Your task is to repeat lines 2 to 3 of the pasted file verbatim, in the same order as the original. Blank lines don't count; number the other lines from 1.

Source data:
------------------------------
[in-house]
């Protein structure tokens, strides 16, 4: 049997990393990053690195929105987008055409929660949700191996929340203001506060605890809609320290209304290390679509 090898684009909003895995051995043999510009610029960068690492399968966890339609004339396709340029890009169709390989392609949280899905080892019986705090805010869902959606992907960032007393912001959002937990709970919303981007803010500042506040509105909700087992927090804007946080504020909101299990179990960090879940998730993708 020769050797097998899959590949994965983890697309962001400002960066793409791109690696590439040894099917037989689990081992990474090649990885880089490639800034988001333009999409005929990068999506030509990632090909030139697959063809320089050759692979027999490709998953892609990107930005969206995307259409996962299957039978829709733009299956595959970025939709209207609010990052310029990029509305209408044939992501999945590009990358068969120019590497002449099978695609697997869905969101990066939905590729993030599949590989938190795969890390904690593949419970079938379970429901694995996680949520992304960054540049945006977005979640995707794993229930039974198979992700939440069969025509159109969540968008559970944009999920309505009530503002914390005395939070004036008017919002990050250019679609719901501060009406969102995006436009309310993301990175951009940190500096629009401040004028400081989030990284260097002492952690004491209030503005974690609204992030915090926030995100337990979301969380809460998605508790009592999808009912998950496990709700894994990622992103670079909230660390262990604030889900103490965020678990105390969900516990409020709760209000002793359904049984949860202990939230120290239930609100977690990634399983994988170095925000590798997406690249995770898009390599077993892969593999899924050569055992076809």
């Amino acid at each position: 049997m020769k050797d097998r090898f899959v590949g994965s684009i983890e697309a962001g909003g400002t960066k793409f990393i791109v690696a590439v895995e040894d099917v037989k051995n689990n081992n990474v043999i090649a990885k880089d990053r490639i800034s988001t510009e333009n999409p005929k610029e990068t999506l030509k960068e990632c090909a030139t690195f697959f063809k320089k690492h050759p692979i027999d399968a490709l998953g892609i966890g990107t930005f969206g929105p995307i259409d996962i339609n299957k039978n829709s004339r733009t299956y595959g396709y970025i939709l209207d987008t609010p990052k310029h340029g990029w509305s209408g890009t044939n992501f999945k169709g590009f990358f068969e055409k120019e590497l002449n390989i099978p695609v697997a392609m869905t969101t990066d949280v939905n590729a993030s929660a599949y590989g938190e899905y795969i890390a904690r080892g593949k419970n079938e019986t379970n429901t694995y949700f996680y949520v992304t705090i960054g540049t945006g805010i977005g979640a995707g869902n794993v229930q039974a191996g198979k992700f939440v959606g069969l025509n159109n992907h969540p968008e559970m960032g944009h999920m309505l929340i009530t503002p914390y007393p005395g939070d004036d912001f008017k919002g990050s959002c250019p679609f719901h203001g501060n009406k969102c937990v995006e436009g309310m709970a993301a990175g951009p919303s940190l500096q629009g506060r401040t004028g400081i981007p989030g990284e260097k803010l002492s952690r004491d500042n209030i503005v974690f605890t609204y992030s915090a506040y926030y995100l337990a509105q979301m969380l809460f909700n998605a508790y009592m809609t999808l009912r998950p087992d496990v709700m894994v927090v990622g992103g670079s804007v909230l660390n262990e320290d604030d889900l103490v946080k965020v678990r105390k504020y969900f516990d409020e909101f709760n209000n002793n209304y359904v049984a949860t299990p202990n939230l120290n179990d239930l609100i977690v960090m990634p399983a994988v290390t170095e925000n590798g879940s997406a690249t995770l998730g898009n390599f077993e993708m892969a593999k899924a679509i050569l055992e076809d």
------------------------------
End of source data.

């Protein structure tokens, strides 16, 4: 049997990393990053690195929105987008055409929660949700191996929340203001506060605890809609320290209304290390679509 090898684009909003895995051995043999510009610029960068690492399968966890339609004339396709340029890009169709390989392609949280899905080892019986705090805010869902959606992907960032007393912001959002937990709970919303981007803010500042506040509105909700087992927090804007946080504020909101299990179990960090879940998730993708 020769050797097998899959590949994965983890697309962001400002960066793409791109690696590439040894099917037989689990081992990474090649990885880089490639800034988001333009999409005929990068999506030509990632090909030139697959063809320089050759692979027999490709998953892609990107930005969206995307259409996962299957039978829709733009299956595959970025939709209207609010990052310029990029509305209408044939992501999945590009990358068969120019590497002449099978695609697997869905969101990066939905590729993030599949590989938190795969890390904690593949419970079938379970429901694995996680949520992304960054540049945006977005979640995707794993229930039974198979992700939440069969025509159109969540968008559970944009999920309505009530503002914390005395939070004036008017919002990050250019679609719901501060009406969102995006436009309310993301990175951009940190500096629009401040004028400081989030990284260097002492952690004491209030503005974690609204992030915090926030995100337990979301969380809460998605508790009592999808009912998950496990709700894994990622992103670079909230660390262990604030889900103490965020678990105390969900516990409020709760209000002793359904049984949860202990939230120290239930609100977690990634399983994988170095925000590798997406690249995770898009390599077993892969593999899924050569055992076809």
């Amino acid at each position: 049997m020769k050797d097998r090898f899959v590949g994965s684009i983890e697309a962001g909003g400002t960066k793409f990393i791109v690696a590439v895995e040894d099917v037989k051995n689990n081992n990474v043999i090649a990885k880089d990053r490639i800034s988001t510009e333009n999409p005929k610029e990068t999506l030509k960068e990632c090909a030139t690195f697959f063809k320089k690492h050759p692979i027999d399968a490709l998953g892609i966890g990107t930005f969206g929105p995307i259409d996962i339609n299957k039978n829709s004339r733009t299956y595959g396709y970025i939709l209207d987008t609010p990052k310029h340029g990029w509305s209408g890009t044939n992501f999945k169709g590009f990358f068969e055409k120019e590497l002449n390989i099978p695609v697997a392609m869905t969101t990066d949280v939905n590729a993030s929660a599949y590989g938190e899905y795969i890390a904690r080892g593949k419970n079938e019986t379970n429901t694995y949700f996680y949520v992304t705090i960054g540049t945006g805010i977005g979640a995707g869902n794993v229930q039974a191996g198979k992700f939440v959606g069969l025509n159109n992907h969540p968008e559970m960032g944009h999920m309505l929340i009530t503002p914390y007393p005395g939070d004036d912001f008017k919002g990050s959002c250019p679609f719901h203001g501060n009406k969102c937990v995006e436009g309310m709970a993301a990175g951009p919303s940190l500096q629009g506060r401040t004028g400081i981007p989030g990284e260097k803010l002492s952690r004491d500042n209030i503005v974690f605890t609204y992030s915090a506040y926030y995100l337990a509105q979301m969380l809460f909700n998605a508790y009592m809609t999808l009912r998950p087992d496990v709700m894994v927090v990622g992103g670079s804007v909230l660390n262990e320290d604030d889900l103490v946080k965020v678990r105390k504020y969900f516990d409020e909101f709760n209000n002793n209304y359904v049984a949860t299990p202990n939230l120290n179990d239930l609100i977690v960090m990634p399983a994988v290390t170095e925000n590798g879940s997406a690249t995770l998730g898009n390599f077993e993708m892969a593999k899924a679509i050569l055992e076809d």